I was moved by their honesty and caring, and the desire to take positive action. They saw the impact their actions had and they wanted to do something to change that. I responded in surprise and thanked them for their honesty and their caring and let them know how much I appreciated their thoughtfulness, which made them feel good about themselves.

I have also noticed that there is more interest in the social story books we have in the classroom, and that generally everyone is more conscious of putting things back where they found them.

Although the missing story “dream” stone has not yet returned, writing and reading social stories together, and then talking about choices and the impact we have with the choices we make has had immensely positive impact. I am amazed and grateful!

Copyright © 2017, Vlatka Herzberg, all rights reserved. You may not reproduce materials without permission from Vlatka Herzberg.

How to Write Social Stories

dreamstonepage10There are many  helpful tips on the internet on “how to write social stories.” Most of the guidelines focus on stories that are meant to help children learn social cues and understand social situations.

I have been writing my own form of social stories (or what are called pedagogical stories in Waldorf Schools) for nearly 20 years now. I have written stories about many topics including bullying, teasing, racism, kindness, and recently, stealing. Writing and sharing these social stories with children has shown me that it is really important that the story is engaging.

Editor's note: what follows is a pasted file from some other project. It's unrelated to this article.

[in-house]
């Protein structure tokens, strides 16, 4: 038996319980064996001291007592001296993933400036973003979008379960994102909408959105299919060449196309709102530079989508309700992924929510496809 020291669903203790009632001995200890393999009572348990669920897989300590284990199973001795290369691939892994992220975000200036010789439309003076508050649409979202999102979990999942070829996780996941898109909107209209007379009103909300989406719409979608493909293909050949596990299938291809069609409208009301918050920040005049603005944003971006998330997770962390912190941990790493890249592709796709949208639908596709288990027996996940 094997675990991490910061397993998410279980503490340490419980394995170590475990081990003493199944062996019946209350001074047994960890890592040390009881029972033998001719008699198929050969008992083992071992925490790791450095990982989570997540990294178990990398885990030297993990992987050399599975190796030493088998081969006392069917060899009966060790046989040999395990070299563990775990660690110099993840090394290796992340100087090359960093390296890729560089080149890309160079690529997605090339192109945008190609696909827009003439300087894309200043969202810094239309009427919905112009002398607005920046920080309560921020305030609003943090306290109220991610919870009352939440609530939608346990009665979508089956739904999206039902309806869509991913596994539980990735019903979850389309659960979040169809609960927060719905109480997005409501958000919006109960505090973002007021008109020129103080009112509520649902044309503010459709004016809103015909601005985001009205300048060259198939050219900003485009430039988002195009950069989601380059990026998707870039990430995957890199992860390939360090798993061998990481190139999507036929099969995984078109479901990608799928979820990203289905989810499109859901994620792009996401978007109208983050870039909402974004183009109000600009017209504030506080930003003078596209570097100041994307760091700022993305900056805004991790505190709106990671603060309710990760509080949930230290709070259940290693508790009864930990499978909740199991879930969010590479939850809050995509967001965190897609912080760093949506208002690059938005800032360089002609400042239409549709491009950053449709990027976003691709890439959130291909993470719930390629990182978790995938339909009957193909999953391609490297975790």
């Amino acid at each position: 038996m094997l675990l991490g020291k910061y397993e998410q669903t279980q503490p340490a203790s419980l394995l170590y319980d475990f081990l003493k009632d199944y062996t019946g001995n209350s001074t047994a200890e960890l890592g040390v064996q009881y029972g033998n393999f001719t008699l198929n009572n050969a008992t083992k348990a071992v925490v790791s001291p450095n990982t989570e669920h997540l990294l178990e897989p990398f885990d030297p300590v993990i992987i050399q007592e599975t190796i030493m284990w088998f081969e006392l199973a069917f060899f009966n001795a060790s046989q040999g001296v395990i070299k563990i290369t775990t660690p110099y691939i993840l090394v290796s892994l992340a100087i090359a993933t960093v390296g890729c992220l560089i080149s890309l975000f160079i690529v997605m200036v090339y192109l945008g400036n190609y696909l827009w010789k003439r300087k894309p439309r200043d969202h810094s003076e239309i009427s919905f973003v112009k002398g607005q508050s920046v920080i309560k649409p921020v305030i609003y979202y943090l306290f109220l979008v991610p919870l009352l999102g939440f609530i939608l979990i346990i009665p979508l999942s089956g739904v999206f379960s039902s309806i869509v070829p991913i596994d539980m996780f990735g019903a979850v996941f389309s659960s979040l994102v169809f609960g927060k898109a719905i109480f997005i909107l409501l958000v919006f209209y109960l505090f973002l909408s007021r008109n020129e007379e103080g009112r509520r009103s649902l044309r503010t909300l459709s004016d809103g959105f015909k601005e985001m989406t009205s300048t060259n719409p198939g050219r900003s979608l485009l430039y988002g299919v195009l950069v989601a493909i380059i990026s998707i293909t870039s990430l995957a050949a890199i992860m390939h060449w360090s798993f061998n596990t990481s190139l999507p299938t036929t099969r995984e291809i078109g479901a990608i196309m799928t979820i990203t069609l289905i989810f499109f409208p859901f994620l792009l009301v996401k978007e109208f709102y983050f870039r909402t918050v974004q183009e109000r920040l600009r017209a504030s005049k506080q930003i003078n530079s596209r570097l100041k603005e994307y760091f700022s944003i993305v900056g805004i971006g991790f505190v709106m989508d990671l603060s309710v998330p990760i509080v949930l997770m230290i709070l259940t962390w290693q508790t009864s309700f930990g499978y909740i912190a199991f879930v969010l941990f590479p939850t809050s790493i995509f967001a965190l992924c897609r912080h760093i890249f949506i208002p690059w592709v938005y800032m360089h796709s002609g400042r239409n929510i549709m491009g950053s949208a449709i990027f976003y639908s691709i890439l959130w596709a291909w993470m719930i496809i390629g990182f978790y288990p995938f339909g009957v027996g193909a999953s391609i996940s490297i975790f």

When children are engrossed in a story, the lesson is more gently received. I might start writing with the theme in mind, like stealing. I think about the context of how it is playing out in the classroom or the household. I consider the children involved in the actual life situation, and I consider their interests and the dynamics of what is going on. I create a main character who has a similar challenge to one that the children in my life are facing, and I create a resolution. The setting I use is usually a village or a world I create that will engage the children’s imagination.

I ask questions about my main character like who are they? How old are they? What are their likes and dislikes? What are their dreams and wishes? What do they hate? What are they afraid of? Who are their friends? Who are their enemies? I ask other questions to, including what really matters to my main character? What do they want? What is their problem or challenge? Why? And how do they resolve it?

As I answer these questions, the story starts to unfold. Often, a magical alchemy happens where the story flows from beginning to end as though it has a life of its own. And it does!

Once the story is written, I share it with my students. We discuss what happened in the story and why. We talk about the subject in context of their lives and in context of the character’s lives. Usually, new awareness, and understanding surfaces.